A neutral metaphysical position can be defined so closely, like the state of a pencil balanced on its tip, that there can be no prevarication on metaphysical problems.  The danger of adopting this position, therefore, or the price, would be that one tends to becomes rather dogmatic about what is right and wrong when speaking about fundamental issues. One pulls out the principle of nonduality and this enchanted sword just chops through the problems.  Nobody else will have a competing solution that works since there would not be one.  Yet there would always be two ways to look at this. Neutrality means that no view would be entirely wrong, and so it would usually be possible to half-agree with any opposing view as capturing something of the truth.     
Hang on, I hear you say, this is all much too simple. Not long ago I would have agreed. When I came across this simple solution, at which time I knew approximately nothing about philosophy and truly nothing whatsoever about mysticism and thus thought I had invented my idea, I was immediately amazed that it had not become the orthodox solution for many problems in academia over time and that it is, rather, derided for being nonsense. It seemed so obviously correct. A decade and a half later and I am still amazed. Kant calls Scepticism the ‘scandal of philosophy’ but it is surely just a symptom of a much wider scandal. The problem seems to be a lack of interest. It appears that professional philosophy has given up on metaphysics and thus on the whole of philosophy.  The Blackwell Guide suggests that this is the case.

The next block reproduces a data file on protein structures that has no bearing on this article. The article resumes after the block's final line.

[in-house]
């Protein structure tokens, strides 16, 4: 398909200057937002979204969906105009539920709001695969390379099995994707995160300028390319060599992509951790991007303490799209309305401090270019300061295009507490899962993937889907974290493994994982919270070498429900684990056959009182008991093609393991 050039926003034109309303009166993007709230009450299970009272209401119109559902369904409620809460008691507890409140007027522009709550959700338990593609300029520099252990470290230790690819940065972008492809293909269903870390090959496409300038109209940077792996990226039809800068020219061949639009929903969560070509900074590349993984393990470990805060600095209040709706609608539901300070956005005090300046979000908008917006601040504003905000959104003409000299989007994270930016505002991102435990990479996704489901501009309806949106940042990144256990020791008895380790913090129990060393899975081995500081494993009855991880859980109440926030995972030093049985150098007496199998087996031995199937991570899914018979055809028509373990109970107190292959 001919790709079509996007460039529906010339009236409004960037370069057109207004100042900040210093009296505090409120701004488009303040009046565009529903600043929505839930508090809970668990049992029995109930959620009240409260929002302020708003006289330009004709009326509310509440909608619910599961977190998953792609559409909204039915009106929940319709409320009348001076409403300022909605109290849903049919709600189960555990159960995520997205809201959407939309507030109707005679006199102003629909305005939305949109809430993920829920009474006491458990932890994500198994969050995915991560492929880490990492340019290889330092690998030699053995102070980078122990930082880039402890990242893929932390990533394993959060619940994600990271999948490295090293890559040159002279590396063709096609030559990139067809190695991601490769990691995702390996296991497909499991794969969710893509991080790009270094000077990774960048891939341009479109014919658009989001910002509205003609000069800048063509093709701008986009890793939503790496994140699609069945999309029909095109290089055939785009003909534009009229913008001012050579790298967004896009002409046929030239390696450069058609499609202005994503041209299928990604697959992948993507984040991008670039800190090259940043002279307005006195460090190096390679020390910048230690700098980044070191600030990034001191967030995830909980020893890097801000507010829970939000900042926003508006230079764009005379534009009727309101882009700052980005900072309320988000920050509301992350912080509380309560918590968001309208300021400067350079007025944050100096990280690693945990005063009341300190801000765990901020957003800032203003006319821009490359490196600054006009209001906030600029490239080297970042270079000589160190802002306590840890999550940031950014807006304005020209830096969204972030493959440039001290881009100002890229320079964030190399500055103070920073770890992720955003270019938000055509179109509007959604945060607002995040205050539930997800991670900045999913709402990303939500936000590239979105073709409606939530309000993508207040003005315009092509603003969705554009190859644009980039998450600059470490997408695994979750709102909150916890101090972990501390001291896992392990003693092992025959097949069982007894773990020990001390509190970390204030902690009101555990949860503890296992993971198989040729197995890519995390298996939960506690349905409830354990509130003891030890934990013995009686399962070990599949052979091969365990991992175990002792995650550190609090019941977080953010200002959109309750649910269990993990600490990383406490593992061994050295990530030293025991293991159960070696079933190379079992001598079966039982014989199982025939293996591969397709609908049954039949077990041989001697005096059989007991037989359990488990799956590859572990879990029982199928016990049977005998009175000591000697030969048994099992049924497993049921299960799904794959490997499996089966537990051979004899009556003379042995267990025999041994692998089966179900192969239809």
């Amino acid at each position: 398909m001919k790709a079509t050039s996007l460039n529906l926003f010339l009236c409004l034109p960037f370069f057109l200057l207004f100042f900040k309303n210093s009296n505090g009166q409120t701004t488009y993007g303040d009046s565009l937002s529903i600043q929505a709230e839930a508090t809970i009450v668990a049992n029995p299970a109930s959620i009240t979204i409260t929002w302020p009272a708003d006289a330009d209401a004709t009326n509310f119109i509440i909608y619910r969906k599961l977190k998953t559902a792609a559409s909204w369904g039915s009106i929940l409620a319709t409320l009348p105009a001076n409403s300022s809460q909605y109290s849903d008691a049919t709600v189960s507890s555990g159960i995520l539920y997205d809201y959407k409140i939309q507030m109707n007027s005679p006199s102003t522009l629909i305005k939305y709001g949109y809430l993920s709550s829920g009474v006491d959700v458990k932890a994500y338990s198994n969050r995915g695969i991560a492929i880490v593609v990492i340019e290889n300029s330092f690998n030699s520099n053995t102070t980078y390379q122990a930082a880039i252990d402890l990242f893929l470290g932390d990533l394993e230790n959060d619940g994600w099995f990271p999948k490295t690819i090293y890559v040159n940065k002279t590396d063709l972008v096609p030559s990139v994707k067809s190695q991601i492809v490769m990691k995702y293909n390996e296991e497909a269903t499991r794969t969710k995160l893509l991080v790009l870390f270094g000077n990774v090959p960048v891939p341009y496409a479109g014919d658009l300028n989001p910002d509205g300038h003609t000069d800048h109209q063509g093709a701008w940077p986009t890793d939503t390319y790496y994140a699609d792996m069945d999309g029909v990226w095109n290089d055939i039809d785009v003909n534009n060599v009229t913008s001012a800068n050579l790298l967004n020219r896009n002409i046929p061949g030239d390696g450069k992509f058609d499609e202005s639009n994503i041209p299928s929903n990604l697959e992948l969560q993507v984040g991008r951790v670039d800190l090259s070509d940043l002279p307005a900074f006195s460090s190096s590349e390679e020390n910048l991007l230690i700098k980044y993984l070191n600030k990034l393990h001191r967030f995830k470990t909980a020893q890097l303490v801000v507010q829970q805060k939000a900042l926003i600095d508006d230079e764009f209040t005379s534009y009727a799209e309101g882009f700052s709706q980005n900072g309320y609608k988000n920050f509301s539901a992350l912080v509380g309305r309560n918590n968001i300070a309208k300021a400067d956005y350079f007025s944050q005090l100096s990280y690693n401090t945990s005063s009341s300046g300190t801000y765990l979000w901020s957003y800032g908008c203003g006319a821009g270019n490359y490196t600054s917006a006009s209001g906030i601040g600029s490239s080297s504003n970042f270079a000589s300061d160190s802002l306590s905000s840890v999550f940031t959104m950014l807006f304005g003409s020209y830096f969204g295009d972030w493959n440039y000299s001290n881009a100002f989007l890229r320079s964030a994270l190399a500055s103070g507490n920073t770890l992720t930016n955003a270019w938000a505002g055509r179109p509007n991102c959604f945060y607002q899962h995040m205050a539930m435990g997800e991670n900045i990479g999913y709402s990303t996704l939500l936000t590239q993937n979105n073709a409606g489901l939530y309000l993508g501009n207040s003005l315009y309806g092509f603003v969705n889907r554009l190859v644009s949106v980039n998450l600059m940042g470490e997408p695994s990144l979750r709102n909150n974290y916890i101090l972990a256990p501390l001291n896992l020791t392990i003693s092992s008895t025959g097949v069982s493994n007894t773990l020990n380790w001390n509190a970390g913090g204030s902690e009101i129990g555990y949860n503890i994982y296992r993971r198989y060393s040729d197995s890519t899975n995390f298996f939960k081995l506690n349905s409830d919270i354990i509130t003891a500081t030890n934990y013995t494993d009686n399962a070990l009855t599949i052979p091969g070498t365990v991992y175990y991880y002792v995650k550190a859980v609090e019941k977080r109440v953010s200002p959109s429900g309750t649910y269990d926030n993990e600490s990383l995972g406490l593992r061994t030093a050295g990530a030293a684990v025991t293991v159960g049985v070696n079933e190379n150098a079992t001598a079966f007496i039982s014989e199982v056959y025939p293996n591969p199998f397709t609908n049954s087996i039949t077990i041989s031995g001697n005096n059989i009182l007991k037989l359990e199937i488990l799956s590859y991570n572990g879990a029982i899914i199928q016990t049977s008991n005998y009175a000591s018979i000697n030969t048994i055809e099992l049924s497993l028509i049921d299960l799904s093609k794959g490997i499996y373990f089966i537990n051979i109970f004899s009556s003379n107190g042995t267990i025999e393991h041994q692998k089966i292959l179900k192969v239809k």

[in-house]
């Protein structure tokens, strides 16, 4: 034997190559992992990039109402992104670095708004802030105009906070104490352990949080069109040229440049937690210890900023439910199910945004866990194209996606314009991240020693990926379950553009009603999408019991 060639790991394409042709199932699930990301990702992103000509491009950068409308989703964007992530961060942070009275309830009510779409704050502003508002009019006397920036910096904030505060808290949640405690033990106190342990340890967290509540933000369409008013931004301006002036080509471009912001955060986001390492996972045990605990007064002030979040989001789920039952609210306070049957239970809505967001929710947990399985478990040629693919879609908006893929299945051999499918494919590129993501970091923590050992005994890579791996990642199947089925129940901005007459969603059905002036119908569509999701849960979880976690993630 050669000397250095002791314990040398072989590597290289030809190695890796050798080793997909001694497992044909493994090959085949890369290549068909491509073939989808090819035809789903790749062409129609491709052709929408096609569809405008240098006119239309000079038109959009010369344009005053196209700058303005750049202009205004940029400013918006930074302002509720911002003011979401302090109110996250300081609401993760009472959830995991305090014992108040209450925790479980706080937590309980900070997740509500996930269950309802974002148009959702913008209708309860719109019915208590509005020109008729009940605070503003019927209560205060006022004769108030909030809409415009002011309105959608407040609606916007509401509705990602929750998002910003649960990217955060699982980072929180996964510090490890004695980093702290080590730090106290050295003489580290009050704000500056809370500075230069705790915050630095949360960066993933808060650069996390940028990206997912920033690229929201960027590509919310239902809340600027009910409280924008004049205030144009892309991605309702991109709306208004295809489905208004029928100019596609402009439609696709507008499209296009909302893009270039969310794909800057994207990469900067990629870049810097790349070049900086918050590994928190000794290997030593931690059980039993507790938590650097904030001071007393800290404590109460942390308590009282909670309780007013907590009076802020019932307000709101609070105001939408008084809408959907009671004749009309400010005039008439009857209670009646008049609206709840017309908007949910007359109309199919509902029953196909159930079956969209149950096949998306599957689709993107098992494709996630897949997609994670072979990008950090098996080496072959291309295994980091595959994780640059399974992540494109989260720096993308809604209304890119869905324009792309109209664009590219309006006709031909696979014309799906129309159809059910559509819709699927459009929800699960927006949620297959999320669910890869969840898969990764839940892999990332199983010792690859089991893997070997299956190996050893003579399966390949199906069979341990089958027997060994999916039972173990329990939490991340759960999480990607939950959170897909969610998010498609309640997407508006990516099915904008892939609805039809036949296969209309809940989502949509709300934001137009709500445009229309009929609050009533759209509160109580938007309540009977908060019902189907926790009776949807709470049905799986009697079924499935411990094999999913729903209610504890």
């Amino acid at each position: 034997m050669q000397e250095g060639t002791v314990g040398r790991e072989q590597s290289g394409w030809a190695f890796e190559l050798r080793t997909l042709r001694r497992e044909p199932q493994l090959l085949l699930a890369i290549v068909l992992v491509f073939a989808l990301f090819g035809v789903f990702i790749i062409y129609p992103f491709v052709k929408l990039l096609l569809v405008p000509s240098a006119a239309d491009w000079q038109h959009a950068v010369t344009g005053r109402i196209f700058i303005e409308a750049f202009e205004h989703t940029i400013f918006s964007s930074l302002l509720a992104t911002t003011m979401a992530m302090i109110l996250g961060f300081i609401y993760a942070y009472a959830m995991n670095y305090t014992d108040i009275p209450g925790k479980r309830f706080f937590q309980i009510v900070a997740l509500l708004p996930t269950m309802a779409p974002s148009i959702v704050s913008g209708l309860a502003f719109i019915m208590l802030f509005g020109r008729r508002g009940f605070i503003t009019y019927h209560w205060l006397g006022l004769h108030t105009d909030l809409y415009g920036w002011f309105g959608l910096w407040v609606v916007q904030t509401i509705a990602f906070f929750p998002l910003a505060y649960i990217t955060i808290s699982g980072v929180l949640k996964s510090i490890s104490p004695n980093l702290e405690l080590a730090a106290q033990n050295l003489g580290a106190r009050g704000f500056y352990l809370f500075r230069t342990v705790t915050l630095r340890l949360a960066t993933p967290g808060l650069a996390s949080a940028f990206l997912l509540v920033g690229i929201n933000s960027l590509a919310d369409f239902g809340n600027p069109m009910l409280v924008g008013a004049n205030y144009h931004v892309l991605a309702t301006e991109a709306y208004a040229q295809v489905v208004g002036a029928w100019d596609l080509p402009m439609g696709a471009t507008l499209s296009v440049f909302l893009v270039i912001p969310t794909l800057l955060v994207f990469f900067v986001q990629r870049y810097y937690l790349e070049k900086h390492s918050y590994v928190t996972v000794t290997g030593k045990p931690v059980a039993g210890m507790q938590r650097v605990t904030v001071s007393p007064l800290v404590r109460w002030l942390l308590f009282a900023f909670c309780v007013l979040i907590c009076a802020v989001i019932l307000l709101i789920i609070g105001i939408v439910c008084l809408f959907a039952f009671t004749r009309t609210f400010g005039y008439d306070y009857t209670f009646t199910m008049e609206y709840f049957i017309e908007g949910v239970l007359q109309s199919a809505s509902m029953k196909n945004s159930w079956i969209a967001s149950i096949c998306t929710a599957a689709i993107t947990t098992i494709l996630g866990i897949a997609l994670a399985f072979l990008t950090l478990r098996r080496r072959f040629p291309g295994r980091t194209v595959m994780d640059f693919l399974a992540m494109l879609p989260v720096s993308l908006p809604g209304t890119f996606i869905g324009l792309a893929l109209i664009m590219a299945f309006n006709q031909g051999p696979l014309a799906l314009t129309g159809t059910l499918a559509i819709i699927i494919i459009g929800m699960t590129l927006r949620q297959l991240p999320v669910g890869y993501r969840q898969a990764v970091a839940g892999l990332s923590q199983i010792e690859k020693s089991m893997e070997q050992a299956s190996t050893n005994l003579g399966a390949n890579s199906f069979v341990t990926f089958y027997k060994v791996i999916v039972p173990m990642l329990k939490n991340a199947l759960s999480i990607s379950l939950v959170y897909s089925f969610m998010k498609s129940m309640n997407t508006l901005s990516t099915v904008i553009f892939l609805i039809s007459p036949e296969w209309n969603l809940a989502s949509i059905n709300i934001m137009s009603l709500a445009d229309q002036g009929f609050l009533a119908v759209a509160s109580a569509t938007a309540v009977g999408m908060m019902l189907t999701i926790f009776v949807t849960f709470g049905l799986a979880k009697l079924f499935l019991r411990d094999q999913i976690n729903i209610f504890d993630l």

A million books have been published yet it is rare to meet a paid-up member of the profession who has properly examined the claims made by the Perennial Philosophy.  How is this possible? It cannot be because it is somehow not part of philosophy.  It is called ‘philosophy’ because it gives an explanation of philosophy. It cannot be because this philosophy has been tested as a formal metaphysical theory and found wanting. It is called ‘perennial’ because it cannot be improved upon or falsified.  It is, after all, supposed to be true. It may be explained in ever renewed ways, as here, and must be, and as an explanatory theory it must be extended in all sorts of directions by examining its ramifications beyond metaphysics, but the metaphysical underpinning never changes. Surely it is about time that the academic community explained to the rest of us what exactly is wrong with this description of the world.  A summary such as this ought to provide a clear enough target for a refutation.